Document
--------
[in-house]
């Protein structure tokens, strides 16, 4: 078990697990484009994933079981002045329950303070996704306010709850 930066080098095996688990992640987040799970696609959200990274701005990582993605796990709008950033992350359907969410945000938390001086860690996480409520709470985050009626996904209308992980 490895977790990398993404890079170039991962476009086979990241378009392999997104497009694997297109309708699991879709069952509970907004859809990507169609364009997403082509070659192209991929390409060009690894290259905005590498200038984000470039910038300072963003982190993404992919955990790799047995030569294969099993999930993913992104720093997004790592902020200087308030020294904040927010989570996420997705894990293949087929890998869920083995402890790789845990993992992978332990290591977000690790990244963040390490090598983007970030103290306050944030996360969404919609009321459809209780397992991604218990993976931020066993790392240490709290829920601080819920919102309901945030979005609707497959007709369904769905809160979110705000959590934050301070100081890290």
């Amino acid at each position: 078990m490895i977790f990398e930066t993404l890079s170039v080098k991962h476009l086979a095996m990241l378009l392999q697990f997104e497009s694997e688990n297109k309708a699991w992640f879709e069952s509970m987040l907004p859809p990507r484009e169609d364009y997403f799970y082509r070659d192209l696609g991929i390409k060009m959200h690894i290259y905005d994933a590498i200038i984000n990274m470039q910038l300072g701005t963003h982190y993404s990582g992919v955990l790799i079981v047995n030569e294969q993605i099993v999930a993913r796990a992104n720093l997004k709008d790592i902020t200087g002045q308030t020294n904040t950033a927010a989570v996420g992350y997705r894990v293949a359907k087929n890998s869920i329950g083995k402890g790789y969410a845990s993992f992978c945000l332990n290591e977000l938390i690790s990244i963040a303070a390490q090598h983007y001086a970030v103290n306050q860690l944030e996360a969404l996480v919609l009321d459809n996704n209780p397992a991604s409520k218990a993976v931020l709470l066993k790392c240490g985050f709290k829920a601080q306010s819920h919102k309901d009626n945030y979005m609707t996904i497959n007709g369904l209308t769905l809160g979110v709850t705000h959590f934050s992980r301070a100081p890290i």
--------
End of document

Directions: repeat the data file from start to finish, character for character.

[in-house]
């Protein structure tokens, strides 16, 4: 078990697990484009994933079981002045329950303070996704306010709850 930066080098095996688990992640987040799970696609959200990274701005990582993605796990709008950033992350359907969410945000938390001086860690996480409520709470985050009626996904209308992980 490895977790990398993404890079170039991962476009086979990241378009392999997104497009694997297109309708699991879709069952509970907004859809990507169609364009997403082509070659192209991929390409060009690894290259905005590498200038984000470039910038300072963003982190993404992919955990790799047995030569294969099993999930993913992104720093997004790592902020200087308030020294904040927010989570996420997705894990293949087929890998869920083995402890790789845990993992992978332990290591977000690790990244963040390490090598983007970030103290306050944030996360969404919609009321459809209780397992991604218990993976931020066993790392240490709290829920601080819920919102309901945030979005609707497959007709369904769905809160979110705000959590934050301070100081890290």
């Amino acid at each position: 078990m490895i977790f990398e930066t993404l890079s170039v080098k991962h476009l086979a095996m990241l378009l392999q697990f997104e497009s694997e688990n297109k309708a699991w992640f879709e069952s509970m987040l907004p859809p990507r484009e169609d364009y997403f799970y082509r070659d192209l696609g991929i390409k060009m959200h690894i290259y905005d994933a590498i200038i984000n990274m470039q910038l300072g701005t963003h982190y993404s990582g992919v955990l790799i079981v047995n030569e294969q993605i099993v999930a993913r796990a992104n720093l997004k709008d790592i902020t200087g002045q308030t020294n904040t950033a927010a989570v996420g992350y997705r894990v293949a359907k087929n890998s869920i329950g083995k402890g790789y969410a845990s993992f992978c945000l332990n290591e977000l938390i690790s990244i963040a303070a390490q090598h983007y001086a970030v103290n306050q860690l944030e996360a969404l996480v919609l009321d459809n996704n209780p397992a991604s409520k218990a993976v931020l709470l066993k790392c240490g985050f709290k829920a601080q306010s819920h919102k309901d009626n945030y979005m609707t996904i497959n007709g369904l209308t769905l809160g979110v709850t705000h959590f934050s992980r301070a100081p890290i």